Self-reports versus unobtrusive measures: Balancing method variance and ethical concerns in employment discrimination research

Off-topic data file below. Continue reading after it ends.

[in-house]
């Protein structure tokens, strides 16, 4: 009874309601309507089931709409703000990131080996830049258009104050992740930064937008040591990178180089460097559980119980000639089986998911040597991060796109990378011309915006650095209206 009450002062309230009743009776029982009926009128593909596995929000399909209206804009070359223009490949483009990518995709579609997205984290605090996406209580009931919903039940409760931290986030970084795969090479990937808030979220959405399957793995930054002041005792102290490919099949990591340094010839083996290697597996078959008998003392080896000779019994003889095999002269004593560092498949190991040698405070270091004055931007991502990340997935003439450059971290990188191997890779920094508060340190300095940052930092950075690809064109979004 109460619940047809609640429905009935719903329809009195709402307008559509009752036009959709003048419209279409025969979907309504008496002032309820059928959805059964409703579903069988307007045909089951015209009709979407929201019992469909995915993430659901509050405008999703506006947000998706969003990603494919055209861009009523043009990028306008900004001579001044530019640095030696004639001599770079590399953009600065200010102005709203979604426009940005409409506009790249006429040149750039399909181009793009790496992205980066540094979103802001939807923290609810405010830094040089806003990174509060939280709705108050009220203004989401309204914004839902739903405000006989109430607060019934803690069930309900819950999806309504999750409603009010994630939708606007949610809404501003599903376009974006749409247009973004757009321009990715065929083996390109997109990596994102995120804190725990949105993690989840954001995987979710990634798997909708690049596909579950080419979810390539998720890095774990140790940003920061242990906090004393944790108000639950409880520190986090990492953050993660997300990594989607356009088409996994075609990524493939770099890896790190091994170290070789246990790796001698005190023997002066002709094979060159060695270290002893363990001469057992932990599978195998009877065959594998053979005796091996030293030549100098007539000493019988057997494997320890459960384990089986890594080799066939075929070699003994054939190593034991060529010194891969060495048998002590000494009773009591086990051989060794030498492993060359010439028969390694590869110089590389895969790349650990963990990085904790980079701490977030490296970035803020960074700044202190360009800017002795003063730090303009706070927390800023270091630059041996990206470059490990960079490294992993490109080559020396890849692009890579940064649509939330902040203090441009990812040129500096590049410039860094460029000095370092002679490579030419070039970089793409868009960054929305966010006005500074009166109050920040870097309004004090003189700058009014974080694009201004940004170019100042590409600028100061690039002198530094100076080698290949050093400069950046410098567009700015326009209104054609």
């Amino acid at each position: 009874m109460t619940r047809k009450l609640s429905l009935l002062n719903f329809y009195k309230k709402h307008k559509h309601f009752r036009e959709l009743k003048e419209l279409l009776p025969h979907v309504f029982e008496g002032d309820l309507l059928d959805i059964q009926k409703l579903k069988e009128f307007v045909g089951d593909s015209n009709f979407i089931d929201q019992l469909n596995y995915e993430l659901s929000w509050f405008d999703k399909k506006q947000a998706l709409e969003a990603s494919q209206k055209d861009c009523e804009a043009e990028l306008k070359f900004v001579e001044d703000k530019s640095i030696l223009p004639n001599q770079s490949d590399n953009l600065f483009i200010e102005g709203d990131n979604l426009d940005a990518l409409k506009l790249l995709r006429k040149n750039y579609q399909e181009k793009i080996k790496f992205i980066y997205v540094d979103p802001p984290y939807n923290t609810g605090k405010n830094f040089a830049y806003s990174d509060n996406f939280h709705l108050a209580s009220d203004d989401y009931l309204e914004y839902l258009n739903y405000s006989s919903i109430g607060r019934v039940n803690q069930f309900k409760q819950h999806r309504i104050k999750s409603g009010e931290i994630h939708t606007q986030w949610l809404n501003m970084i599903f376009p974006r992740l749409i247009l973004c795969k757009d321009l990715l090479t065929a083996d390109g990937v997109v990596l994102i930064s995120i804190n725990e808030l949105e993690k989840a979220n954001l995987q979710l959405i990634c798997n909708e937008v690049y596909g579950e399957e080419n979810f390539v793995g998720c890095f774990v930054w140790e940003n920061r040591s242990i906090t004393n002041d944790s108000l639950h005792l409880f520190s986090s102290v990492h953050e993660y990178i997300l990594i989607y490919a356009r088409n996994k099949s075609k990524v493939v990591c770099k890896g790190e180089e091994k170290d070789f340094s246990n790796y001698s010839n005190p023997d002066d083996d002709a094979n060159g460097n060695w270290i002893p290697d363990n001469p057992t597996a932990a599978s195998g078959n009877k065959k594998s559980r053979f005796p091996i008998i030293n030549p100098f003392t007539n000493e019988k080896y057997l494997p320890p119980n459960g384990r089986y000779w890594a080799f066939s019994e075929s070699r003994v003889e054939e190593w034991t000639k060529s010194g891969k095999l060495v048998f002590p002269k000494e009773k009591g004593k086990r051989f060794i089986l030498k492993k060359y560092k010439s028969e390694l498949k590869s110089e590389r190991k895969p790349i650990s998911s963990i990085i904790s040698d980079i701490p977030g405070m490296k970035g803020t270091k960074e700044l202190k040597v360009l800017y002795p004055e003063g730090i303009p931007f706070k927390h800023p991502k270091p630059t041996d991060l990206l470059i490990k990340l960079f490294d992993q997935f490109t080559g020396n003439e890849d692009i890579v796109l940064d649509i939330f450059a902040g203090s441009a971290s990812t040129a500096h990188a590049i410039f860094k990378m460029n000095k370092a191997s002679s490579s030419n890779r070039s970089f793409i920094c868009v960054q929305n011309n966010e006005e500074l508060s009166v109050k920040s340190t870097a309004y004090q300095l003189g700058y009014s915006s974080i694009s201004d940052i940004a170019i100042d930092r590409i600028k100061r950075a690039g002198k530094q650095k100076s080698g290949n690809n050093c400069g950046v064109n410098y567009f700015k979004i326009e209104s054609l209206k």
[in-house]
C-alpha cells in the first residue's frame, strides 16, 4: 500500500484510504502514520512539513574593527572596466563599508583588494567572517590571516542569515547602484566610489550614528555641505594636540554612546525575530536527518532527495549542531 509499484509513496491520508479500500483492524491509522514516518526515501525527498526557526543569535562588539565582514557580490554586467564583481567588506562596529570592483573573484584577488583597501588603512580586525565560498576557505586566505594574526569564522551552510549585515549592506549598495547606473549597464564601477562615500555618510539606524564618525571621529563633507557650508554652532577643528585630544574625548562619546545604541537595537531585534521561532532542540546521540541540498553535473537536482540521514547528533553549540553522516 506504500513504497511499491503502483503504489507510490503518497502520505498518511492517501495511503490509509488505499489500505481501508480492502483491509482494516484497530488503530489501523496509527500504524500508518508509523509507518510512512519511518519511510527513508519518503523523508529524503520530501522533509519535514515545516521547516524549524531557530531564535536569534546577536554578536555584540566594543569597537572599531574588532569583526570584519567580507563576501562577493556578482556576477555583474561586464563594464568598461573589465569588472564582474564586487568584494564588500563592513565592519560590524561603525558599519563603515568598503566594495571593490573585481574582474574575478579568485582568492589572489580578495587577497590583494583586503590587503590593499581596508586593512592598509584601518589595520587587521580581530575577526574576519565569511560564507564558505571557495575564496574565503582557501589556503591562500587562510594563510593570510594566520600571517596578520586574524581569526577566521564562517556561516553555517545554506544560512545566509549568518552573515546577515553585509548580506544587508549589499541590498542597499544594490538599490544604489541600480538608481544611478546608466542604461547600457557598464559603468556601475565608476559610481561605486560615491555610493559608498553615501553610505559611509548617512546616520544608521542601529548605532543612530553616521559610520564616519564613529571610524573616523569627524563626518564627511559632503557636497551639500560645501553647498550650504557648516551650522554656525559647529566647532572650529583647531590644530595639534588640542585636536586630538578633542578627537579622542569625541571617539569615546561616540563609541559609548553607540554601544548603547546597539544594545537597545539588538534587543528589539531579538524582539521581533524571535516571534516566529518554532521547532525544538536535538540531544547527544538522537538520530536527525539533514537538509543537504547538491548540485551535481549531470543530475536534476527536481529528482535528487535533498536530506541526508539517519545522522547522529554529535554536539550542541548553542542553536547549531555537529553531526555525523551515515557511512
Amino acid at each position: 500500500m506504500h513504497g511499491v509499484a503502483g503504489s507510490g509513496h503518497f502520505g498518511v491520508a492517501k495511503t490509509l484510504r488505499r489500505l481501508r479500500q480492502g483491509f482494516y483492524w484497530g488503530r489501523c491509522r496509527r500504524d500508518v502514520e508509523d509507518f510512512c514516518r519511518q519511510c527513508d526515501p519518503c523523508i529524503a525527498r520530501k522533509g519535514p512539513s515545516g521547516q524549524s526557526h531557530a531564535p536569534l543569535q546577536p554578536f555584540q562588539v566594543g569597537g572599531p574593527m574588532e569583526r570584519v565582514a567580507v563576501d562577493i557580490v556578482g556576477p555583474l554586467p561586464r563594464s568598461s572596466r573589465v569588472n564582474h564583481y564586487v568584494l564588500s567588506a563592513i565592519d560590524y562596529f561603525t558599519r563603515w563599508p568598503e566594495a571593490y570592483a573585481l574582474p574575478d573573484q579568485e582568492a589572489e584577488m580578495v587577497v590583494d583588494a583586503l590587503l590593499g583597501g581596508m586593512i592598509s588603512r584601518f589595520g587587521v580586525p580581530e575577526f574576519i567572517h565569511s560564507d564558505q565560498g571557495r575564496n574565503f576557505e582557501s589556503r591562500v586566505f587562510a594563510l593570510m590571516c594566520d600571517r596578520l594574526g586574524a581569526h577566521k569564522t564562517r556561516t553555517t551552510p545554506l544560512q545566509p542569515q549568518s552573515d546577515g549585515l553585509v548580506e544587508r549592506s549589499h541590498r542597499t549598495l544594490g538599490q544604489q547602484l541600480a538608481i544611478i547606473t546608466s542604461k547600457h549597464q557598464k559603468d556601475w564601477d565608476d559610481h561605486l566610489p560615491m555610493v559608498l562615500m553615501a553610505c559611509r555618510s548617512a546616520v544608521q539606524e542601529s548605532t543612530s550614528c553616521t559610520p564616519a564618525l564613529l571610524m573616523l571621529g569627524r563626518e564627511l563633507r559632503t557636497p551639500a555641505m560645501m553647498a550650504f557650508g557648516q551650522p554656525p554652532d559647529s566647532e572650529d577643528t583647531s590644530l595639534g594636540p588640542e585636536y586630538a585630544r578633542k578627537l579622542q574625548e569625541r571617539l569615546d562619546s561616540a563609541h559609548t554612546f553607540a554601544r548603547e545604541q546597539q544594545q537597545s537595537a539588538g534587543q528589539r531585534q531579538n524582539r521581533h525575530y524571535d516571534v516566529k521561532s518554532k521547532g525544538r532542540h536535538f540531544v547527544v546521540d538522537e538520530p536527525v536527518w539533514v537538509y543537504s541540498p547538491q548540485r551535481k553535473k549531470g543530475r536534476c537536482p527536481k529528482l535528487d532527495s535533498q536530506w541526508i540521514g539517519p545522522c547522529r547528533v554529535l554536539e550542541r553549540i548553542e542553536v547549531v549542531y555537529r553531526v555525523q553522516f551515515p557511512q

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Compared the results obtained from 2 different data collection methods employed in a study of the impact of affirmative action pressures on the recruitment practices of organizations. In the 1st study, bogus resumés portraying work and educational experiences of 2 racially different applicants were sent to 240 employment managers of companies with affirmative action programs. These data were collected unobtrusively (i.e., Ss were not aware of the experimental manipulation). In a 2nd study, another sample of 240 employment managers was drawn from the same population and asked to provide self-reports about employment action they would take if the 2 bogus resumés represented actual applicants. The 2 different data collection methods revealed strikingly different employment action techniques. Employment managers who provided self-reports were prone to treat the 2 applicants equally and somewhat more favorably in their employment decisions. In contrast, employment managers who were unaware of their role in the study tended to make more employment decisions based on the race of the job applicant. (6 ref) (PsycINFO Database Record (c) 2006 APA, all rights reserved)

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